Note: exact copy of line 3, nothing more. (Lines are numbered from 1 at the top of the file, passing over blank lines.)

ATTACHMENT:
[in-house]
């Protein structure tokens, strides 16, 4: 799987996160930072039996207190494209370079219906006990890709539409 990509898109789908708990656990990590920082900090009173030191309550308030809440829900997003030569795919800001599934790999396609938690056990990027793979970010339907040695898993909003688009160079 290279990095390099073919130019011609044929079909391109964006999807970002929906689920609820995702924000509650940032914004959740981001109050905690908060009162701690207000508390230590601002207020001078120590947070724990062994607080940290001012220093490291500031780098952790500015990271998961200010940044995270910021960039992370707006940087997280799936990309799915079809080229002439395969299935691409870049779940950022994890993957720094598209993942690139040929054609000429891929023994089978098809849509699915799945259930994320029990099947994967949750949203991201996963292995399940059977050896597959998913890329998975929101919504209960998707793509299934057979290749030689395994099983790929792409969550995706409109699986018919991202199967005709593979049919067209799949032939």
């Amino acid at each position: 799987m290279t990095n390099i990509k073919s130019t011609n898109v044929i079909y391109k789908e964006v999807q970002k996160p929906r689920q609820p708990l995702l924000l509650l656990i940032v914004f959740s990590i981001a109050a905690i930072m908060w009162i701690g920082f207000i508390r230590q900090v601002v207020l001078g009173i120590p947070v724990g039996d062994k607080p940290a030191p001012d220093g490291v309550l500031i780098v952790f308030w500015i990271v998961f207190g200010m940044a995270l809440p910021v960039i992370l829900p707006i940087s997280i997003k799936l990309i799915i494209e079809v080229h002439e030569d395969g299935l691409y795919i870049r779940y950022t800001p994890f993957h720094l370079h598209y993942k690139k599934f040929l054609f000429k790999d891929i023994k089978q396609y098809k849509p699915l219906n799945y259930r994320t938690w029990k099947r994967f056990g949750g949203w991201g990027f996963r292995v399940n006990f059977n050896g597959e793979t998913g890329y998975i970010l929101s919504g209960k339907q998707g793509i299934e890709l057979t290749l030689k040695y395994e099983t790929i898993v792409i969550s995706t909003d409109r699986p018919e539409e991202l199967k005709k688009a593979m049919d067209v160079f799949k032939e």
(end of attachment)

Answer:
């Amino acid at each position: 799987m290279t990095n390099i990509k073919s130019t011609n898109v044929i079909y391109k789908e964006v999807q970002k996160p929906r689920q609820p708990l995702l924000l509650l656990i940032v914004f959740s990590i981001a109050a905690i930072m908060w009162i701690g920082f207000i508390r230590q900090v601002v207020l001078g009173i120590p947070v724990g039996d062994k607080p940290a030191p001012d220093g490291v309550l500031i780098v952790f308030w500015i990271v998961f207190g200010m940044a995270l809440p910021v960039i992370l829900p707006i940087s997280i997003k799936l990309i799915i494209e079809v080229h002439e030569d395969g299935l691409y795919i870049r779940y950022t800001p994890f993957h720094l370079h598209y993942k690139k599934f040929l054609f000429k790999d891929i023994k089978q396609y098809k849509p699915l219906n799945y259930r994320t938690w029990k099947r994967f056990g949750g949203w991201g990027f996963r292995v399940n006990f059977n050896g597959e793979t998913g890329y998975i970010l929101s919504g209960k339907q998707g793509i299934e890709l057979t290749l030689k040695y395994e099983t790929i898993v792409i969550s995706t909003d409109r699986p018919e539409e991202l199967k005709k688009a593979m049919d067209v160079f799949k032939e």